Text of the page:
This post was originally released on Bella Harte’s blog over the Halloween weekend. But I’ve noticed several friends receiving rejections letters (emails) lately and I thought it was a good idea to repost it here:
We’ve all been there. Getting a rejection from a publisher. I’m not sure which is worse: waiting or receiving a rejection. I’ve experienced both and have learned to deal with them.
For the first time, however, I’ve had to send out rejections. As submissions editor for a small press, I now have an additional viewpoint on the rejection process and there are two types of reasons your story may get rejected.
Those you can control and those you can’t.
The ones you can control are what you read about in almost every how-to writing guide out there. Easy things that all writers should do:
-Check for your work for spelling and grammar issues before you submit.
-Send in work that is in the genre that the publisher publishes.
-Format your manuscript the way the publisher asks.
-Send your submission or query with a professional, yet personable cover letter/email.
I’ve spoken with editors that will reject your work solely for not doing the above. It seems harsh, but there are a lot of people that do follow the presented guidelines and publishers tend to take following their rules as a sign that you’ll be easy to work with. (Who doesn’t want that?)
Other things you can control that are not so easy:
-Craft a fresh, interesting, well-paced story with engaging characters.
-Ruthlessly self-edit to make your dialogue snap and your plot “un-put-downable”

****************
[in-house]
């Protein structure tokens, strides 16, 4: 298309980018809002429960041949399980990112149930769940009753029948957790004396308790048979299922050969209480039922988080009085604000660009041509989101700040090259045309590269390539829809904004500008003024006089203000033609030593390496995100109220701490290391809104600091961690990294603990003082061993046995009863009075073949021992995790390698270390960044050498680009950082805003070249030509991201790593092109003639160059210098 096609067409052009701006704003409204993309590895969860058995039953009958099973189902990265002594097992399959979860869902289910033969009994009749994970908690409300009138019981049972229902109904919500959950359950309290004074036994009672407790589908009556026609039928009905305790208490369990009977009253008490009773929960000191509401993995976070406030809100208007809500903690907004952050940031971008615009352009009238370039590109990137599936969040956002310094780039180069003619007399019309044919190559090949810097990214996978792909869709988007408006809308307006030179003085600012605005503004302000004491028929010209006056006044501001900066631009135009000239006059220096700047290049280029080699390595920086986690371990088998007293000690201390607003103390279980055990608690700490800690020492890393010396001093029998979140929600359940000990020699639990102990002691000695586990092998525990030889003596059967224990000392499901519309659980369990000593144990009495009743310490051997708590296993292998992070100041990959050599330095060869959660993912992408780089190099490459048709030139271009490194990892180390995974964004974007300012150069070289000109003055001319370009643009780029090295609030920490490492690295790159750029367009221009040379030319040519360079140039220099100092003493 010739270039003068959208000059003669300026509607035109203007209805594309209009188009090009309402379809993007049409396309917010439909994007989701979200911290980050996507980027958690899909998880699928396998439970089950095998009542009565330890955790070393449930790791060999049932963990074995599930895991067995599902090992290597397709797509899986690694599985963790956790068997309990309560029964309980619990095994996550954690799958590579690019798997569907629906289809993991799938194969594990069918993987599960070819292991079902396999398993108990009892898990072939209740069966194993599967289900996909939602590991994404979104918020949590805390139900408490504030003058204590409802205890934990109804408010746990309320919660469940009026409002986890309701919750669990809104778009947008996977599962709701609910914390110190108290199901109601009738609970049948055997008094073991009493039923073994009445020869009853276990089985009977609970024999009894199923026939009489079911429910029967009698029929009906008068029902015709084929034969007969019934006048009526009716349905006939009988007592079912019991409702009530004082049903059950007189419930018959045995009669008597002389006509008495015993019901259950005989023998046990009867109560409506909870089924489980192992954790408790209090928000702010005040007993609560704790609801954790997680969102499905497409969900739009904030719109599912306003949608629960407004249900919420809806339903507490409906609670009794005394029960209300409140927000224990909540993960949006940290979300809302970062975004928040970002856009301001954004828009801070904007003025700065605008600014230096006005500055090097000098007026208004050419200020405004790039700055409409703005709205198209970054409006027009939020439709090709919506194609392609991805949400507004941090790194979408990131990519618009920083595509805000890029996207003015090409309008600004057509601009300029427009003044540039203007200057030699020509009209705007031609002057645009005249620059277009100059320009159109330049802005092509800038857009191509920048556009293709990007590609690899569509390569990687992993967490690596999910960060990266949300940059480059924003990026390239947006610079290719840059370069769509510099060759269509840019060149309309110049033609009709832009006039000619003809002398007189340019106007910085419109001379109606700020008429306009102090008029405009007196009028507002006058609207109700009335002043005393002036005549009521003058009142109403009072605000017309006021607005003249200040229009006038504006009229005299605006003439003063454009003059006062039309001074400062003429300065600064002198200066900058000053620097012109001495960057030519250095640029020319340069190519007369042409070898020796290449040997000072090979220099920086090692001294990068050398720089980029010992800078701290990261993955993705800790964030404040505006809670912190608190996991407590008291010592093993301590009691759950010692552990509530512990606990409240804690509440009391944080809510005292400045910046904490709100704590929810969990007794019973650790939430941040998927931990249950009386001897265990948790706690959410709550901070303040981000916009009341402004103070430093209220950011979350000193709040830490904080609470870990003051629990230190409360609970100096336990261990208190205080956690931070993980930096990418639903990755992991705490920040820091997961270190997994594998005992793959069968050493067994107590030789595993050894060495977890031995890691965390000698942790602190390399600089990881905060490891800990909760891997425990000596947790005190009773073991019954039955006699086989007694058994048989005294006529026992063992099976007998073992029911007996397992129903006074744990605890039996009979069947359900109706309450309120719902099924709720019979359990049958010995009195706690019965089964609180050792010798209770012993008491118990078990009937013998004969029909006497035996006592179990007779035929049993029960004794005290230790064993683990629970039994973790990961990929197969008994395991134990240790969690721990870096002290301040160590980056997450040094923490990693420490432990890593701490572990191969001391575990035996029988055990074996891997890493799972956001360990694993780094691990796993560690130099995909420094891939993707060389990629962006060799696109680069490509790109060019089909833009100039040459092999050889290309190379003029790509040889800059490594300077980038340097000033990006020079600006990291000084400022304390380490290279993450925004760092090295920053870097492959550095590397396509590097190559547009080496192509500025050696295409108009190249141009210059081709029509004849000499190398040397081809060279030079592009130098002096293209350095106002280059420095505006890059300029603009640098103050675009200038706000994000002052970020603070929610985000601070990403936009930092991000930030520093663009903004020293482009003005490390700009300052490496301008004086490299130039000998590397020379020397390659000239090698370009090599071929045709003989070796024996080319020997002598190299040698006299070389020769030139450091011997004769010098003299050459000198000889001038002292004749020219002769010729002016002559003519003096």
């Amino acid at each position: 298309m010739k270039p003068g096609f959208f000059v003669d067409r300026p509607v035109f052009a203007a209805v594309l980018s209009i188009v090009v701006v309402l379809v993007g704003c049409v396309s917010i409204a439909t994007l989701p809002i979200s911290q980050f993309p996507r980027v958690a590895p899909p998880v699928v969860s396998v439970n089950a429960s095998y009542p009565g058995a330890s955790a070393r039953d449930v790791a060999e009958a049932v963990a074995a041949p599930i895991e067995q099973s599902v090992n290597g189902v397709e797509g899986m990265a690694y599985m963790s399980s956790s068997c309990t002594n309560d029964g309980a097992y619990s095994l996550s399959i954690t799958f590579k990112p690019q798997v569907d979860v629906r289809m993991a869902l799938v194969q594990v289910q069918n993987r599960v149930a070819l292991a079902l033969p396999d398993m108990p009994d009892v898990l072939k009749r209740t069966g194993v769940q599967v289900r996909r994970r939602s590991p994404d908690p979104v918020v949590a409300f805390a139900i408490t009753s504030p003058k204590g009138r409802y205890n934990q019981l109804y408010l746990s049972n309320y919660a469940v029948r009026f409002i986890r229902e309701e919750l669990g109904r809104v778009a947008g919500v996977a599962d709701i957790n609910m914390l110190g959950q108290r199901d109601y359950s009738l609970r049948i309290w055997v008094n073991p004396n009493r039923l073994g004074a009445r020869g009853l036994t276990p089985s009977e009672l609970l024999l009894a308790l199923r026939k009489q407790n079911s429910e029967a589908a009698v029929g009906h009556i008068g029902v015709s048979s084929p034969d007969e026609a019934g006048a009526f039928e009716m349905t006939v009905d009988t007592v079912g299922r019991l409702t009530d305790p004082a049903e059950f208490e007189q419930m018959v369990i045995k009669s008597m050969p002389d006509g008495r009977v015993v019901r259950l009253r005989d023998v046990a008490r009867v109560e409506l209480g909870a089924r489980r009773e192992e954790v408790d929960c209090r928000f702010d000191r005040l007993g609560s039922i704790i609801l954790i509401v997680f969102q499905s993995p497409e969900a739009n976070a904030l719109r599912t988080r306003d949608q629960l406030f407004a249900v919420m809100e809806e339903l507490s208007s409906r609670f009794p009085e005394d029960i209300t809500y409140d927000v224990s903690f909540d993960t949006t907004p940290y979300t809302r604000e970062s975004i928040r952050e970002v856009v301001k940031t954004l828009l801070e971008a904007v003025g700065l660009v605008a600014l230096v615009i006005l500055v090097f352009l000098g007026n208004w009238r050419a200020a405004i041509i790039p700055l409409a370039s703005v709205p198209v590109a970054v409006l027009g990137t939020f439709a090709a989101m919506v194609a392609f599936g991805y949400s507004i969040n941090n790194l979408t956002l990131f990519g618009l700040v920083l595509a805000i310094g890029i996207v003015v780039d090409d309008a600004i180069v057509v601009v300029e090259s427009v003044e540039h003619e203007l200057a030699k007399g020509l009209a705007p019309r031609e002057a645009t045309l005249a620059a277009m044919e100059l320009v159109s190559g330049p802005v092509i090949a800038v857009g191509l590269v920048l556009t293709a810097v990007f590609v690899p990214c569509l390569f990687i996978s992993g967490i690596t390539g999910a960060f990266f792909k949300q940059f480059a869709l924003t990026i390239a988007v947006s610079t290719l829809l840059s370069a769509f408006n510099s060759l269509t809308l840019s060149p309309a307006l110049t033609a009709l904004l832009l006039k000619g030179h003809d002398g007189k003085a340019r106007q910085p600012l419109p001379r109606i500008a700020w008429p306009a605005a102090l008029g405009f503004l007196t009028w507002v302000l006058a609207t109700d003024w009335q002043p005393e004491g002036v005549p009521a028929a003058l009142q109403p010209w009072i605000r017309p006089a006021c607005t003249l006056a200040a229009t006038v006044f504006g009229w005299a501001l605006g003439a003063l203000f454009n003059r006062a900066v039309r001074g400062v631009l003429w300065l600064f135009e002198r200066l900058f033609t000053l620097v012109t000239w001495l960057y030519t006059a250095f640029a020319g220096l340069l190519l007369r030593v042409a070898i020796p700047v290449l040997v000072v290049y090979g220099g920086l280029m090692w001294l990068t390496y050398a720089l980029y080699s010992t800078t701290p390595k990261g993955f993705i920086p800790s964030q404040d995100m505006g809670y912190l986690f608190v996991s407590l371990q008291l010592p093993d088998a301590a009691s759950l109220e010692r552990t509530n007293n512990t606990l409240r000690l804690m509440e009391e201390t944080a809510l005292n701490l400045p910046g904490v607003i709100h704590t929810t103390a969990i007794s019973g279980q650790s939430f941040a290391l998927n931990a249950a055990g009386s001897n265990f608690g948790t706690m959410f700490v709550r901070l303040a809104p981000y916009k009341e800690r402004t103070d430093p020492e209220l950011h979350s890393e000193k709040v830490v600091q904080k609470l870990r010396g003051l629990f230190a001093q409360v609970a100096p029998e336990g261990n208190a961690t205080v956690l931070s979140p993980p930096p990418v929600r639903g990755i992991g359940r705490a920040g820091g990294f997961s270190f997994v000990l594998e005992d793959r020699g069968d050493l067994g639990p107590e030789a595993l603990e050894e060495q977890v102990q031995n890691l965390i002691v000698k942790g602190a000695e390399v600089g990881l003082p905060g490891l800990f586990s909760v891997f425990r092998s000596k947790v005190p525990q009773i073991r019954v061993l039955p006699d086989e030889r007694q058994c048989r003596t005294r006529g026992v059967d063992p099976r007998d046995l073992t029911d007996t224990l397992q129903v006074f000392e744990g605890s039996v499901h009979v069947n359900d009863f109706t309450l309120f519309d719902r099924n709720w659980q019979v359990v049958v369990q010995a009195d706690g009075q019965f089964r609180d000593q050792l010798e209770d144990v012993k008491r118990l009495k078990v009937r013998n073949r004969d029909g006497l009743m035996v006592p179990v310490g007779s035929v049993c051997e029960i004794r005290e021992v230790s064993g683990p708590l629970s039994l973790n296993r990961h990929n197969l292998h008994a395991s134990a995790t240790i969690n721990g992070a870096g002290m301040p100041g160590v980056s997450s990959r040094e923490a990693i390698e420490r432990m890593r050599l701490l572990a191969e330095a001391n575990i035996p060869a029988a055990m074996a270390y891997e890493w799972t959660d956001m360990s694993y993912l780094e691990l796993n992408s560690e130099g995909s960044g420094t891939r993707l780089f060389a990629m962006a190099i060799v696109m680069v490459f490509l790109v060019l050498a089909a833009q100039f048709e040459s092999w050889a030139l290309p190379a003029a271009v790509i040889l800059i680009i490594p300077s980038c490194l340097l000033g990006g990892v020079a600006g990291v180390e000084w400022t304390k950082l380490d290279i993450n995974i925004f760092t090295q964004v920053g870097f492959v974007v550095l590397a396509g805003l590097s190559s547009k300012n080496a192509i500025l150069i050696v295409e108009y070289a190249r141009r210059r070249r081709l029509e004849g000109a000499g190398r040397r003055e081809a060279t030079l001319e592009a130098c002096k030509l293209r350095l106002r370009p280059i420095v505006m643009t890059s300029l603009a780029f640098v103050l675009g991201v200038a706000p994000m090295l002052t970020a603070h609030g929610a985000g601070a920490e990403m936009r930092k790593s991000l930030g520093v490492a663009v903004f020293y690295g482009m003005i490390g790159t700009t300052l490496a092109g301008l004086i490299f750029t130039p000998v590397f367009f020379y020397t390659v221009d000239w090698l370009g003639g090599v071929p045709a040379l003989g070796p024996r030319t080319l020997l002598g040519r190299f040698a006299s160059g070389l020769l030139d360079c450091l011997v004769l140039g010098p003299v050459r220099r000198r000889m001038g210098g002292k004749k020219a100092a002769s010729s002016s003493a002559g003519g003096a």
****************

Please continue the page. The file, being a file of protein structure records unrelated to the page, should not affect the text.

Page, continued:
-Find the time to read (in and out of your genre) to improve your exposure to styles and literary devices used in fiction.
There are reasons your story will get rejected that you have zero control over. And once you’ve assessed the above, your rejection may be because of one of the following:
-Your story is too similar to one the company has already accepted for publication.
-Your story doesn’t have the tone the publisher prefers. (Publishers are looking for an intangible element that is impossible to put into words. It’s a “I’ll know it when I see it” sort of thing.)
-Your story doesn’t “fit” with the others they’ve already chosen for an anthology.
-Editors don’t like to read some things. They’re human. It may be a particular point of view or tense or a certain period in history. Most times, a call for submissions will state absolute no-no’s for the publication like no profanity or no child endangerment.
But there’s more. There are editors and slush readers that prefer not to read phonetic spellings or don’t want to see another shape-shifting macaw. Again, these are impossible for you to control unless you are told what the editors don’t want to see.
One such list you may have seen before is from the submissions page of Strange Horizons’ website. Strange Horizons is a well-regarded online speculative fiction magazine and their list of “Stories We’ve Seen Too Often” has been referenced and reprinted by many publishers of speculative fiction. http://www.strangehorizons.com/guidelines/fiction-common.shtml
It isn’t all-inclusive and it doesn’t hold true for all publications, but I’m using it as an example that there are storylines that won’t appeal to certain publishers, even though your story is otherwise well put together.
So take heart when you get a rejection. It isn’t always you.
Receiving a rejection does mean you’re finishing and submitting your work and that’s something to celebrate.